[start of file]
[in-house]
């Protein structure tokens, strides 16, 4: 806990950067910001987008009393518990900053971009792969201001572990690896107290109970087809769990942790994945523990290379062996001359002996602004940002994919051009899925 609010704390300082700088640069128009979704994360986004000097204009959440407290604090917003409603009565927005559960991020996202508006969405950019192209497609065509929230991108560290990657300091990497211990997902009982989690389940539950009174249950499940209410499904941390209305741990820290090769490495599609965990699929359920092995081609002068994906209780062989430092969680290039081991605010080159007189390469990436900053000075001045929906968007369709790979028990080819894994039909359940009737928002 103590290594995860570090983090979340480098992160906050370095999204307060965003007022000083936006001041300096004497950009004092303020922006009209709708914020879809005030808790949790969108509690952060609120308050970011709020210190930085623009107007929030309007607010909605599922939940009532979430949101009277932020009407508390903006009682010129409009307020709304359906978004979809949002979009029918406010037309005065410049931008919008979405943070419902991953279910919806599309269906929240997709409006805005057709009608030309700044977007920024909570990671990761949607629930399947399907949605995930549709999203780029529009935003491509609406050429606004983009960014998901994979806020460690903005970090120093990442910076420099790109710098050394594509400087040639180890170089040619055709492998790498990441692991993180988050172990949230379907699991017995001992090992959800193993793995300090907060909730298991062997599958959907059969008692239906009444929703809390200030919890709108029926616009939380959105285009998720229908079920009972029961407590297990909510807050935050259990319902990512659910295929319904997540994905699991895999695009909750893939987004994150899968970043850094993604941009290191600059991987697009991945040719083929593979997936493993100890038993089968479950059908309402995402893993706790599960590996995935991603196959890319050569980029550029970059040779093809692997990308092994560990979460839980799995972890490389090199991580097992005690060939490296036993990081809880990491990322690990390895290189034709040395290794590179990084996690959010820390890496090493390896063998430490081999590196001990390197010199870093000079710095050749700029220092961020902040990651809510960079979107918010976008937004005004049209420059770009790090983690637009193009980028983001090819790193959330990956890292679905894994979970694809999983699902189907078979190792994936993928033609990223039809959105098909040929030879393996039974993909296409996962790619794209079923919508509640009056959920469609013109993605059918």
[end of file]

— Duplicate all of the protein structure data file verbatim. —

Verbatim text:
[in-house]
């Protein structure tokens, strides 16, 4: 806990950067910001987008009393518990900053971009792969201001572990690896107290109970087809769990942790994945523990290379062996001359002996602004940002994919051009899925 609010704390300082700088640069128009979704994360986004000097204009959440407290604090917003409603009565927005559960991020996202508006969405950019192209497609065509929230991108560290990657300091990497211990997902009982989690389940539950009174249950499940209410499904941390209305741990820290090769490495599609965990699929359920092995081609002068994906209780062989430092969680290039081991605010080159007189390469990436900053000075001045929906968007369709790979028990080819894994039909359940009737928002 103590290594995860570090983090979340480098992160906050370095999204307060965003007022000083936006001041300096004497950009004092303020922006009209709708914020879809005030808790949790969108509690952060609120308050970011709020210190930085623009107007929030309007607010909605599922939940009532979430949101009277932020009407508390903006009682010129409009307020709304359906978004979809949002979009029918406010037309005065410049931008919008979405943070419902991953279910919806599309269906929240997709409006805005057709009608030309700044977007920024909570990671990761949607629930399947399907949605995930549709999203780029529009935003491509609406050429606004983009960014998901994979806020460690903005970090120093990442910076420099790109710098050394594509400087040639180890170089040619055709492998790498990441692991993180988050172990949230379907699991017995001992090992959800193993793995300090907060909730298991062997599958959907059969008692239906009444929703809390200030919890709108029926616009939380959105285009998720229908079920009972029961407590297990909510807050935050259990319902990512659910295929319904997540994905699991895999695009909750893939987004994150899968970043850094993604941009290191600059991987697009991945040719083929593979997936493993100890038993089968479950059908309402995402893993706790599960590996995935991603196959890319050569980029550029970059040779093809692997990308092994560990979460839980799995972890490389090199991580097992005690060939490296036993990081809880990491990322690990390895290189034709040395290794590179990084996690959010820390890496090493390896063998430490081999590196001990390197010199870093000079710095050749700029220092961020902040990651809510960079979107918010976008937004005004049209420059770009790090983690637009193009980028983001090819790193959330990956890292679905894994979970694809999983699902189907078979190792994936993928033609990223039809959105098909040929030879393996039974993909296409996962790619794209079923919508509640009056959920469609013109993605059918």